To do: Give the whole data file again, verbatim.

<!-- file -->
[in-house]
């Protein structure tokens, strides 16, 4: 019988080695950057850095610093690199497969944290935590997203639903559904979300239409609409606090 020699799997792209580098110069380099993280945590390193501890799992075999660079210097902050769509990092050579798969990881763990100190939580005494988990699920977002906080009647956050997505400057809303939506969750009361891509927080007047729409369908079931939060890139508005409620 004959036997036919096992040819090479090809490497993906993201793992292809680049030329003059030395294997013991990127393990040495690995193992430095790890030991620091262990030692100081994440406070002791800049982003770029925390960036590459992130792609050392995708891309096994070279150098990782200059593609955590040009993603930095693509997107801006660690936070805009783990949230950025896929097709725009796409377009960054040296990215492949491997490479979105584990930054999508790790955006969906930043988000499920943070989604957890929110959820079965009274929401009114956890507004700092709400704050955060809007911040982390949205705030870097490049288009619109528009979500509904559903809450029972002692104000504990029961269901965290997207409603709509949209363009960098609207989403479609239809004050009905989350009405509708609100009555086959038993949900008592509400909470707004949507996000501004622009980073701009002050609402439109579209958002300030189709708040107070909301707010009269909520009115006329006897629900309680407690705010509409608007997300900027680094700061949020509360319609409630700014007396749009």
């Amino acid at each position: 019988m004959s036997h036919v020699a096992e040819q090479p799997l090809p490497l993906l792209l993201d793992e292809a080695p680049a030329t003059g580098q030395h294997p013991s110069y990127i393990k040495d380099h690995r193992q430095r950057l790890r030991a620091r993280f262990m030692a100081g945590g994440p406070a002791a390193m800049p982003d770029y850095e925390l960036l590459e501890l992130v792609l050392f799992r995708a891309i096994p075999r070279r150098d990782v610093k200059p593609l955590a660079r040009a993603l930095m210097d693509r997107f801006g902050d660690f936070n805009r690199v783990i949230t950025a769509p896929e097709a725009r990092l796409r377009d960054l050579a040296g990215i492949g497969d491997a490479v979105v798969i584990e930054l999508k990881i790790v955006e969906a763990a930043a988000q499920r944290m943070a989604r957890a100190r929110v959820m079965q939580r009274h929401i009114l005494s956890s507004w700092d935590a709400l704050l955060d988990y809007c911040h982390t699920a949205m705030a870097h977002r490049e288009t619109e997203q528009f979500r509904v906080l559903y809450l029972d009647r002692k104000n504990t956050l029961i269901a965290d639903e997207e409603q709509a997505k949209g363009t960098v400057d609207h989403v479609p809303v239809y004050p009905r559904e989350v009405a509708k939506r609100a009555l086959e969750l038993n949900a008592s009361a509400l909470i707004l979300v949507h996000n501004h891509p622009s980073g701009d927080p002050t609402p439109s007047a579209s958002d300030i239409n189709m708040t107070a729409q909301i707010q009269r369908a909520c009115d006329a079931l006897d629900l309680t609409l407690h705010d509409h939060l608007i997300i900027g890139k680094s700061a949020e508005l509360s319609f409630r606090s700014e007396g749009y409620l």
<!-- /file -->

[in-house]
């Protein structure tokens, strides 16, 4: 019988080695950057850095610093690199497969944290935590997203639903559904979300239409609409606090 020699799997792209580098110069380099993280945590390193501890799992075999660079210097902050769509990092050579798969990881763990100190939580005494988990699920977002906080009647956050997505400057809303939506969750009361891509927080007047729409369908079931939060890139508005409620 004959036997036919096992040819090479090809490497993906993201793992292809680049030329003059030395294997013991990127393990040495690995193992430095790890030991620091262990030692100081994440406070002791800049982003770029925390960036590459992130792609050392995708891309096994070279150098990782200059593609955590040009993603930095693509997107801006660690936070805009783990949230950025896929097709725009796409377009960054040296990215492949491997490479979105584990930054999508790790955006969906930043988000499920943070989604957890929110959820079965009274929401009114956890507004700092709400704050955060809007911040982390949205705030870097490049288009619109528009979500509904559903809450029972002692104000504990029961269901965290997207409603709509949209363009960098609207989403479609239809004050009905989350009405509708609100009555086959038993949900008592509400909470707004949507996000501004622009980073701009002050609402439109579209958002300030189709708040107070909301707010009269909520009115006329006897629900309680407690705010509409608007997300900027680094700061949020509360319609409630700014007396749009």
């Amino acid at each position: 019988m004959s036997h036919v020699a096992e040819q090479p799997l090809p490497l993906l792209l993201d793992e292809a080695p680049a030329t003059g580098q030395h294997p013991s110069y990127i393990k040495d380099h690995r193992q430095r950057l790890r030991a620091r993280f262990m030692a100081g945590g994440p406070a002791a390193m800049p982003d770029y850095e925390l960036l590459e501890l992130v792609l050392f799992r995708a891309i096994p075999r070279r150098d990782v610093k200059p593609l955590a660079r040009a993603l930095m210097d693509r997107f801006g902050d660690f936070n805009r690199v783990i949230t950025a769509p896929e097709a725009r990092l796409r377009d960054l050579a040296g990215i492949g497969d491997a490479v979105v798969i584990e930054l999508k990881i790790v955006e969906a763990a930043a988000q499920r944290m943070a989604r957890a100190r929110v959820m079965q939580r009274h929401i009114l005494s956890s507004w700092d935590a709400l704050l955060d988990y809007c911040h982390t699920a949205m705030a870097h977002r490049e288009t619109e997203q528009f979500r509904v906080l559903y809450l029972d009647r002692k104000n504990t956050l029961i269901a965290d639903e997207e409603q709509a997505k949209g363009t960098v400057d609207h989403v479609p809303v239809y004050p009905r559904e989350v009405a509708k939506r609100a009555l086959e969750l038993n949900a008592s009361a509400l909470i707004l979300v949507h996000n501004h891509p622009s980073g701009d927080p002050t609402p439109s007047a579209s958002d300030i239409n189709m708040t107070a729409q909301i707010q009269r369908a909520c009115d006329a079931l006897d629900l309680t609409l407690h705010d509409h939060l608007i997300i900027g890139k680094s700061a949020e508005l509360s319609f409630r606090s700014e007396g749009y409620l």